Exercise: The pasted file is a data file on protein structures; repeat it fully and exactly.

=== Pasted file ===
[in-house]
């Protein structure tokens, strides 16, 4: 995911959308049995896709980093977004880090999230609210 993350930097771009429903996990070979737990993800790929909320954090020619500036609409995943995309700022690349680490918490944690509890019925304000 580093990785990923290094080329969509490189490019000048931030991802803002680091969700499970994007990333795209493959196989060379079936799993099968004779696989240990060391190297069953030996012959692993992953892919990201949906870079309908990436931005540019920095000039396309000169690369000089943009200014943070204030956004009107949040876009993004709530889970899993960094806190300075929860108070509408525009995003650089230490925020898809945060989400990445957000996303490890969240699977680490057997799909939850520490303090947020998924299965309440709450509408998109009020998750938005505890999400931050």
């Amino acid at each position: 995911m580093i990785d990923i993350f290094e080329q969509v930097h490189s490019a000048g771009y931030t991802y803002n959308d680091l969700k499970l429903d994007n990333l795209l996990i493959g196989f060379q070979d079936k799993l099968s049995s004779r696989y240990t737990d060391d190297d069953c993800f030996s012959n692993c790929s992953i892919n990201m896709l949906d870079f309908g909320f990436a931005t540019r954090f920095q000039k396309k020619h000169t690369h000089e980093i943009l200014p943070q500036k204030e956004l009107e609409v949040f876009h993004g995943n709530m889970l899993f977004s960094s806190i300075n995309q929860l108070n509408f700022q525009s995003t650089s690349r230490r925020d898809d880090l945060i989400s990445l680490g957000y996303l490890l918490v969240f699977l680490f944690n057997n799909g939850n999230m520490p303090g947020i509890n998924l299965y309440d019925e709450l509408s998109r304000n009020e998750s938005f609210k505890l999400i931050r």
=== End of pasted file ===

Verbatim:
[in-house]
């Protein structure tokens, strides 16, 4: 995911959308049995896709980093977004880090999230609210 993350930097771009429903996990070979737990993800790929909320954090020619500036609409995943995309700022690349680490918490944690509890019925304000 580093990785990923290094080329969509490189490019000048931030991802803002680091969700499970994007990333795209493959196989060379079936799993099968004779696989240990060391190297069953030996012959692993992953892919990201949906870079309908990436931005540019920095000039396309000169690369000089943009200014943070204030956004009107949040876009993004709530889970899993960094806190300075929860108070509408525009995003650089230490925020898809945060989400990445957000996303490890969240699977680490057997799909939850520490303090947020998924299965309440709450509408998109009020998750938005505890999400931050």
């Amino acid at each position: 995911m580093i990785d990923i993350f290094e080329q969509v930097h490189s490019a000048g771009y931030t991802y803002n959308d680091l969700k499970l429903d994007n990333l795209l996990i493959g196989f060379q070979d079936k799993l099968s049995s004779r696989y240990t737990d060391d190297d069953c993800f030996s012959n692993c790929s992953i892919n990201m896709l949906d870079f309908g909320f990436a931005t540019r954090f920095q000039k396309k020619h000169t690369h000089e980093i943009l200014p943070q500036k204030e956004l009107e609409v949040f876009h993004g995943n709530m889970l899993f977004s960094s806190i300075n995309q929860l108070n509408f700022q525009s995003t650089s690349r230490r925020d898809d880090l945060i989400s990445l680490g957000y996303l490890l918490v969240f699977l680490f944690n057997n799909g939850n999230m520490p303090g947020i509890n998924l299965y309440d019925e709450l509408s998109r304000n009020e998750s938005f609210k505890l999400i931050r």